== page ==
SUMMARY: This article discusses the differences between how Oracle and PostgreSQL evaluate NULL characters and empty strings. Oracle reads empty strings as NULLs, while PostgreSQL treats them as empty. Concatenating NULL values with non-NULL characters results in that character in Oracle, but NULL in PostgreSQL.

1. NULLS and empty strings in Oracle

2. NULLs and empty strings in PostgreSQL

3. NULLs and non-NULLs

 

Oracle and PostgreSQL behave similarly in many cases, but one way they differ is in their treatment of NULLs and empty strings.

NULLs and empty strings in Oracle

In Oracle, NULLs and empty strings are equivalent when it comes to values stored in the database. We'll demonstrate this behaviour with a simple table and some data:

CREATE TABLE test (

    id numeric(3,0) PRIMARY KEY,

    content varchar(255)

);



INSERT INTO test (id, content) VALUES (1, NULL);

INSERT INTO test (id, content) VALUES (2, '');

INSERT INTO test (id, content) VALUES (3, ' ');

INSERT INTO test (id, content) VALUES (4, 'x');

 

Here we have a value that's explicitly NULL, an empty string, a string with a single space in it, and another with a 1-character string. Now let's test this data:

SELECT

    id,

    content,

    CASE WHEN content IS NULL THEN 1 ELSE 0 END AS isnull,

    CASE WHEN content = '' THEN 1 ELSE 0 END AS isempty,

    CASE WHEN content = ' ' THEN 1 ELSE 0 END AS blank

FROM

    test;



| ID | CONTENT | ISNULL | ISEMPTY | BLANK |

|----|---------|--------|---------|-------|

|  1 |  (null) |      1 |       0 |     0 |

|  2 |  (null) |      1 |       0 |     0 |

|  3 |         |      0 |       0 |     1 |

|  4 |       x |      0 |       0 |     0 |

 

This tells us that the empty string was treated as a NULL when inserted into the table, and that it can't be compared to regular values as if it were an empty string because it's a full-fledged NULL. So, empty strings cannot be stored in the database.

However, if we have a single space, this isn't converted, as it isn't an empty string. The same goes for when we have any non-whitespace characters; it's all the same.

NULLs and empty strings in PostgreSQL

But in PostgreSQL, the story is different. Let's do the same thing again, but in PostgreSQL this time. We don't need to change anything about the above DDL, DML or SQL, so let's just look at the results we end up with:

| id | content | isnull | isempty | blank |

|----|---------|--------|---------|-------|

|  1 |  (null) |      1 |       0 |     0 |

|  2 |         |      0 |       1 |     0 |

|  3 |         |      0 |       0 |     1 |

|  4 |       x |      0 |       0 |     0 |

 

We can ignore the bottom two rows because the functionality is the same, as expected. If we look at the first two, the NULL we inserted is still considered a NULL and can't be compared to an empty string. But when we look at the empty string that we inserted for the 2nd row, we don't have a NULL value, we still have an empty string. No conversion has occurred, and we can see that it isn't considered to be a NULL in the query results, but an empty string.  PostgreSQL's behaviour follows the standard in its treatment of NULL values.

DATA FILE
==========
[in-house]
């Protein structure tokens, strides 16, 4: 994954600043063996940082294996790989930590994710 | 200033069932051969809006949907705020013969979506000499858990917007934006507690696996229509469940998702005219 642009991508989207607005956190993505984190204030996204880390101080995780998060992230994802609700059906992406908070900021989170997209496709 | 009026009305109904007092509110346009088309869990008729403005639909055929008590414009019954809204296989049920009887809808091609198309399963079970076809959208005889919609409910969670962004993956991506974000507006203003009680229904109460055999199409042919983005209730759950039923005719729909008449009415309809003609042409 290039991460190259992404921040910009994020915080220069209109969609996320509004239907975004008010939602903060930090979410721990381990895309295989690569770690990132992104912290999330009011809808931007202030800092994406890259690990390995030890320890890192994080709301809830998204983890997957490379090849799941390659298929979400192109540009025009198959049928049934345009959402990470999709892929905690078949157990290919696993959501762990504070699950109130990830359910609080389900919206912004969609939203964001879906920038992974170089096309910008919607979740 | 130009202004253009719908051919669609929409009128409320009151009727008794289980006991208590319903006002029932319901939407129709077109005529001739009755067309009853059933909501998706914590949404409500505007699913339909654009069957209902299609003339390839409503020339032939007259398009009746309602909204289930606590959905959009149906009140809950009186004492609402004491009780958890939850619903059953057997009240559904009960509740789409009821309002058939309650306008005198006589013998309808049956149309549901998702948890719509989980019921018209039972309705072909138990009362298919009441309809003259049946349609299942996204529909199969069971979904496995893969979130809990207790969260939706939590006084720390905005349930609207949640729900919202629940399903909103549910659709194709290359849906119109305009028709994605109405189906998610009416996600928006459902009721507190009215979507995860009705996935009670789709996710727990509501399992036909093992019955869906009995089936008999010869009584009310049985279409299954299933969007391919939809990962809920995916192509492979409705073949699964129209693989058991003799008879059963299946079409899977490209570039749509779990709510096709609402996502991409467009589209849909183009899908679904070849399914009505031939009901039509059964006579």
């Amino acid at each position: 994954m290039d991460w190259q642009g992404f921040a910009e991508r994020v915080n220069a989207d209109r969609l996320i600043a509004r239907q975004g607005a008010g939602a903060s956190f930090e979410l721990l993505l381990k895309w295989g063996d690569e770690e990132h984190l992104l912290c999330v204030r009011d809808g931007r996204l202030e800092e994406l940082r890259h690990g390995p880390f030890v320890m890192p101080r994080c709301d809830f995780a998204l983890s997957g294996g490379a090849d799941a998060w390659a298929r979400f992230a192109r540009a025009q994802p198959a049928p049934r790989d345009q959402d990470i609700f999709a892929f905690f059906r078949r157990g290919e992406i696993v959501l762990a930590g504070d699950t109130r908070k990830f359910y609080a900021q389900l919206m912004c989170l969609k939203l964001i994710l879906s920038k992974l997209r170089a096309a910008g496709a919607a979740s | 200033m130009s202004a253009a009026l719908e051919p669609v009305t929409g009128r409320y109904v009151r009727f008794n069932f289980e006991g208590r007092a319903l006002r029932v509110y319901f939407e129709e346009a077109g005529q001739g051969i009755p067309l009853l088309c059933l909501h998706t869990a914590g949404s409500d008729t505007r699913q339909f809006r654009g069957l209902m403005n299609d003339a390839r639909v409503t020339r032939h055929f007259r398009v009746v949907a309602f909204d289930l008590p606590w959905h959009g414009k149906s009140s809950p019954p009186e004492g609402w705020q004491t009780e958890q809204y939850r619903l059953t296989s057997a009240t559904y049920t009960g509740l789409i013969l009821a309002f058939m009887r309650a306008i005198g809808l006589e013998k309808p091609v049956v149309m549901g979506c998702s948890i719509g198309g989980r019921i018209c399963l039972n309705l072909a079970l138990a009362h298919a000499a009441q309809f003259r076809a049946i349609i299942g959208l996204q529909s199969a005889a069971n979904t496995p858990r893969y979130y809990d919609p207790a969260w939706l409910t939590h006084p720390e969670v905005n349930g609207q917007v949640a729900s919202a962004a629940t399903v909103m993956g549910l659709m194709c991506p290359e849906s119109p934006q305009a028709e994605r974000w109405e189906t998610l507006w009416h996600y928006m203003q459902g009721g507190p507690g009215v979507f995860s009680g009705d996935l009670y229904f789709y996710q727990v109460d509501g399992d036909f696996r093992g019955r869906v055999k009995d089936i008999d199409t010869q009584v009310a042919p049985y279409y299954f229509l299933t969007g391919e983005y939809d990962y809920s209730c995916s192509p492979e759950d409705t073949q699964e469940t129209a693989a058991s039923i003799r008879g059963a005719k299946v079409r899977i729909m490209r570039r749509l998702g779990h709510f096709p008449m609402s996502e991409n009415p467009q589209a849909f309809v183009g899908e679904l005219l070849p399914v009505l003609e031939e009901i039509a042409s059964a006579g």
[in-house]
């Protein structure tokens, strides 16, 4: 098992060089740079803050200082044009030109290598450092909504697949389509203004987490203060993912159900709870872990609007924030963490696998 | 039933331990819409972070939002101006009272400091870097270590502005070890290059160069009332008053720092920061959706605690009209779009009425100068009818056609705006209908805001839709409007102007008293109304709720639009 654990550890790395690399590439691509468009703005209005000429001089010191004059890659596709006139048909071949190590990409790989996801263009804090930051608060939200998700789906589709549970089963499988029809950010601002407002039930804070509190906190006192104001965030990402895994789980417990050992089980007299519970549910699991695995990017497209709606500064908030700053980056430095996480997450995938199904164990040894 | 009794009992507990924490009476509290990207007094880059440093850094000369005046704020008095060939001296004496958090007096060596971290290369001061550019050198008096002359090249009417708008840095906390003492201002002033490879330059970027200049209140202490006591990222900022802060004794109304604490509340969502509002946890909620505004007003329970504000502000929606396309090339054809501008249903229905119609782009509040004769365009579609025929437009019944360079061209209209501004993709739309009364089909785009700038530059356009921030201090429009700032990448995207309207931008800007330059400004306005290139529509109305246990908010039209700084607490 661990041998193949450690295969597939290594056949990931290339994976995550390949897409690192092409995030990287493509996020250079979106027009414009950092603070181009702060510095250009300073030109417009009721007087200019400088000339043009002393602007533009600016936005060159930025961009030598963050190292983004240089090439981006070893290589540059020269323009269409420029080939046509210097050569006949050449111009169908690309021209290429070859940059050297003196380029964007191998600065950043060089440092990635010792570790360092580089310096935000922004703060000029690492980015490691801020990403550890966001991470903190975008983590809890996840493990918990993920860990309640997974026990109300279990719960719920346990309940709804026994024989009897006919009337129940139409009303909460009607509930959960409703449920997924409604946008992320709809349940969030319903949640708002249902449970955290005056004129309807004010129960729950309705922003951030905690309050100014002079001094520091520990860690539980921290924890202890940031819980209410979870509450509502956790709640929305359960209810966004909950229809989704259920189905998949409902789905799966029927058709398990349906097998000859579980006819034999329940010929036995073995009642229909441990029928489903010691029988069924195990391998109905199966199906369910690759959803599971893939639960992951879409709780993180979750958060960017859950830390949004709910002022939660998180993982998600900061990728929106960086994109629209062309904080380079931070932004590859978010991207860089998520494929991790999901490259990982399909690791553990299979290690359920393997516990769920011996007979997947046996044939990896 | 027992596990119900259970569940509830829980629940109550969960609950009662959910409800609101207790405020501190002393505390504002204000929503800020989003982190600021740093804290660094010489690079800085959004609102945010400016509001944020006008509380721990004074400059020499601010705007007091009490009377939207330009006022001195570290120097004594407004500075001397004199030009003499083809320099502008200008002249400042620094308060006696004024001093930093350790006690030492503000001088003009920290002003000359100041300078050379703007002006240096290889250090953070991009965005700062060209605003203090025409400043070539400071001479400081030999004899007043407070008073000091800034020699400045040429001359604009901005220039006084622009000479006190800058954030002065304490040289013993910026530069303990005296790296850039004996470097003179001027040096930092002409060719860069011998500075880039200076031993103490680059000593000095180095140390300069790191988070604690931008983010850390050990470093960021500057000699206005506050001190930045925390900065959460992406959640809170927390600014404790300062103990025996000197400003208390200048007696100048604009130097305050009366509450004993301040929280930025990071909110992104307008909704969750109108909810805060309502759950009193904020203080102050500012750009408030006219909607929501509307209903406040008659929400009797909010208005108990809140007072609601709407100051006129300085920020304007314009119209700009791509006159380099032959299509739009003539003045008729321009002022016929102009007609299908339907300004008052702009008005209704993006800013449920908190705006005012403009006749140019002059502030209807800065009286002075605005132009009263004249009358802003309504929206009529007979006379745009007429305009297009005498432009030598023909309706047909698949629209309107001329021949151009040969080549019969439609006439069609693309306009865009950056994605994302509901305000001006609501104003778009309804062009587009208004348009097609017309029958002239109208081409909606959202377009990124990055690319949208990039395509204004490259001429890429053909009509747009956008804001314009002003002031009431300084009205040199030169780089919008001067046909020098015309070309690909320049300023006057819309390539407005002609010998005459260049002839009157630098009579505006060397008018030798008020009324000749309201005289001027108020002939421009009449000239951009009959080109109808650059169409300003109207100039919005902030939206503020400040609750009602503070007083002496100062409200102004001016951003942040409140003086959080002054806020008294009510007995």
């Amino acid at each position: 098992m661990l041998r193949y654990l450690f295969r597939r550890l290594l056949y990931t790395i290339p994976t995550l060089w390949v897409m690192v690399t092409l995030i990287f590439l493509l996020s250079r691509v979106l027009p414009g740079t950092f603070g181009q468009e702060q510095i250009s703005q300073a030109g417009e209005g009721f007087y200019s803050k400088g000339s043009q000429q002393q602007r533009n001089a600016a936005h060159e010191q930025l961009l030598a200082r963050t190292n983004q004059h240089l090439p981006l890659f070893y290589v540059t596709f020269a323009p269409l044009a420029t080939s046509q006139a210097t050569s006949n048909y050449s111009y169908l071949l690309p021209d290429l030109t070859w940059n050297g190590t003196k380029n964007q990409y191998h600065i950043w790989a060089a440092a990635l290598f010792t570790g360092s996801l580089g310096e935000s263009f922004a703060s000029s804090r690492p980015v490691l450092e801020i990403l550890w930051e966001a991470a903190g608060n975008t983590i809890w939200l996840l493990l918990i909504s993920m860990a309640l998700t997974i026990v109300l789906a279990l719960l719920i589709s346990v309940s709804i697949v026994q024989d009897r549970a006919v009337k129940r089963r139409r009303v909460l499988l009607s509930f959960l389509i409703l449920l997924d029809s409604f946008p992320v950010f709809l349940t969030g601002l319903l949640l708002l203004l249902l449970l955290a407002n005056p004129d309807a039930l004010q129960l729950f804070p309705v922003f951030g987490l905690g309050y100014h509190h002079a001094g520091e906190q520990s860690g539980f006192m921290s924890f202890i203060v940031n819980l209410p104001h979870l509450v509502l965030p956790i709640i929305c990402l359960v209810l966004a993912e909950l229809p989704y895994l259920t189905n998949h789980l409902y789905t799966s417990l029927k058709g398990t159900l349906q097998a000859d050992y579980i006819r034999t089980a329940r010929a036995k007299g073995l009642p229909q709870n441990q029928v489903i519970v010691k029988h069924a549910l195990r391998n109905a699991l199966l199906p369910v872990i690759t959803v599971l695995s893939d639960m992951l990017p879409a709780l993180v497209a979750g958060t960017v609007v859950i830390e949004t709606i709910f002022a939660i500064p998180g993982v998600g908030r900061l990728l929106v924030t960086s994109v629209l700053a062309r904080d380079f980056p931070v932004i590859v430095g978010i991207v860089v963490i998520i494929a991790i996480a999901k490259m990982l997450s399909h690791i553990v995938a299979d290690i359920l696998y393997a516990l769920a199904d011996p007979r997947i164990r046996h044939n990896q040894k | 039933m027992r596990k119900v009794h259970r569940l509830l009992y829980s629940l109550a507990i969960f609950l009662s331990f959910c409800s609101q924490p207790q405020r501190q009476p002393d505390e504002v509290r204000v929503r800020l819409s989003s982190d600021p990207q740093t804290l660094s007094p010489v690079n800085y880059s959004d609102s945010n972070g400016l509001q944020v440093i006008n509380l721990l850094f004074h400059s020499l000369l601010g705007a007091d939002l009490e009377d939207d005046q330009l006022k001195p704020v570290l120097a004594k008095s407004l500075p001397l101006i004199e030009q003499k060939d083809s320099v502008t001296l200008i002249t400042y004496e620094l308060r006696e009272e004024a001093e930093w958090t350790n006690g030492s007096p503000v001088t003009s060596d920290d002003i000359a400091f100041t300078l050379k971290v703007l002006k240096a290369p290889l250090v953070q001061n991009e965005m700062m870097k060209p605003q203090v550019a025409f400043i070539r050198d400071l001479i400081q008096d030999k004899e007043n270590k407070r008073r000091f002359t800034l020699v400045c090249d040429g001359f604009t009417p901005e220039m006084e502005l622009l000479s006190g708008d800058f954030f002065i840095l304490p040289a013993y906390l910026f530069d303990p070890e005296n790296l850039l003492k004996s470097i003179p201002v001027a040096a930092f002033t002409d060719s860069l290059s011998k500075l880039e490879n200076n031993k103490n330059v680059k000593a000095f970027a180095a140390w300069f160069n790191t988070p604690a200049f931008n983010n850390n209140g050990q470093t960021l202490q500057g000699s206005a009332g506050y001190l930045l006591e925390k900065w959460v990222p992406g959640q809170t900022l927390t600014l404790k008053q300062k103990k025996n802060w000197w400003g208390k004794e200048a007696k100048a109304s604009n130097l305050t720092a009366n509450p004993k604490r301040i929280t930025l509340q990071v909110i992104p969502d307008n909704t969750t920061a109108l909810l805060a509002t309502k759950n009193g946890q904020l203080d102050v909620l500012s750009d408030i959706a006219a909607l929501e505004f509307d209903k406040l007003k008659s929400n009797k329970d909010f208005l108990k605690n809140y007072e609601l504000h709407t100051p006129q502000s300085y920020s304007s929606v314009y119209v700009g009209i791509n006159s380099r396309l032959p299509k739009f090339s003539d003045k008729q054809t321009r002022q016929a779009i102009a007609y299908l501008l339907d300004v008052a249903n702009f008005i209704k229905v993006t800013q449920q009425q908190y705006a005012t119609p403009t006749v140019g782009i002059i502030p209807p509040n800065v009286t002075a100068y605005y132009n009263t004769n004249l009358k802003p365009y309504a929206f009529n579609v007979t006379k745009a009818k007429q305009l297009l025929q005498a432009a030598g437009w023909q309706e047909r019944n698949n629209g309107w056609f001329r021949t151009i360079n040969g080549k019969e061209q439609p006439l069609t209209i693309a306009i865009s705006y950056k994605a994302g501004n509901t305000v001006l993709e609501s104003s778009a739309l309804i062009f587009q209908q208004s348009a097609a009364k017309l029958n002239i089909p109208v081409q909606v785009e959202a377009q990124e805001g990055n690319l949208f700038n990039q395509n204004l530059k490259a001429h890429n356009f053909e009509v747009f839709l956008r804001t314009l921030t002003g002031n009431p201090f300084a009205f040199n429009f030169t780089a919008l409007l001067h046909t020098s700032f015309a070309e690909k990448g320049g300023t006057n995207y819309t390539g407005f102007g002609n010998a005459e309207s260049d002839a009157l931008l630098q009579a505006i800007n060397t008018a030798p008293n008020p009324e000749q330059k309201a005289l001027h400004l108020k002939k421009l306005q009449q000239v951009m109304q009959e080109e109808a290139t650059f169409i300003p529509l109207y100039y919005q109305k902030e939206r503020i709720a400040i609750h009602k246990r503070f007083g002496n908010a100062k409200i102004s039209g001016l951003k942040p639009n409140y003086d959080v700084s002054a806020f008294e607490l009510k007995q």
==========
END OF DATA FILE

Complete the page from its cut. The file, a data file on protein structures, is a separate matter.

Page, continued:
NULLs and non-NULLs

Another important difference between Oracle and PostgreSQL is when a NULL value is concatenated with a non-NULL character. Let's see what we get if we try concatenating a NULL or a 1-character string to the values in our example table.

The query we will be using is:

SELECT id, content,

  content || NULL AS concatnull,

  content || 'x' AS concatchar

FROM test;

 

Oracle:

| ID | CONTENT | CONCATNULL | CONCATCHAR |

|----|---------|------------|------------|

|  1 |  (null) |     (null) |          x |

|  2 |  (null) |     (null) |          x |

|  3 |         |            |          x |

|  4 |       x |          x |         xx |

 

PostgreSQL:

| id | content | concatnull | concatchar |

|----|---------|------------|------------|

|  1 |  (null) |     (null) |     (null) |

|  2 |         |     (null) |          x |

|  3 |         |     (null) |          x |

|  4 |       x |     (null) |         xx |

 

What is interesting here is that, in Oracle, concatenating a NULL and a character together results in the character as the output value, whereas in PostgreSQL, the fact that a NULL is present in either value means that the result is NULL as the output value, no matter what it is being concatenated with.

In EDB Postgres Advanced Server, there is a compatibility setting called edb_redwood_strings, which, when set to true, enables the same behaviour as Oracle when it comes to concatenation.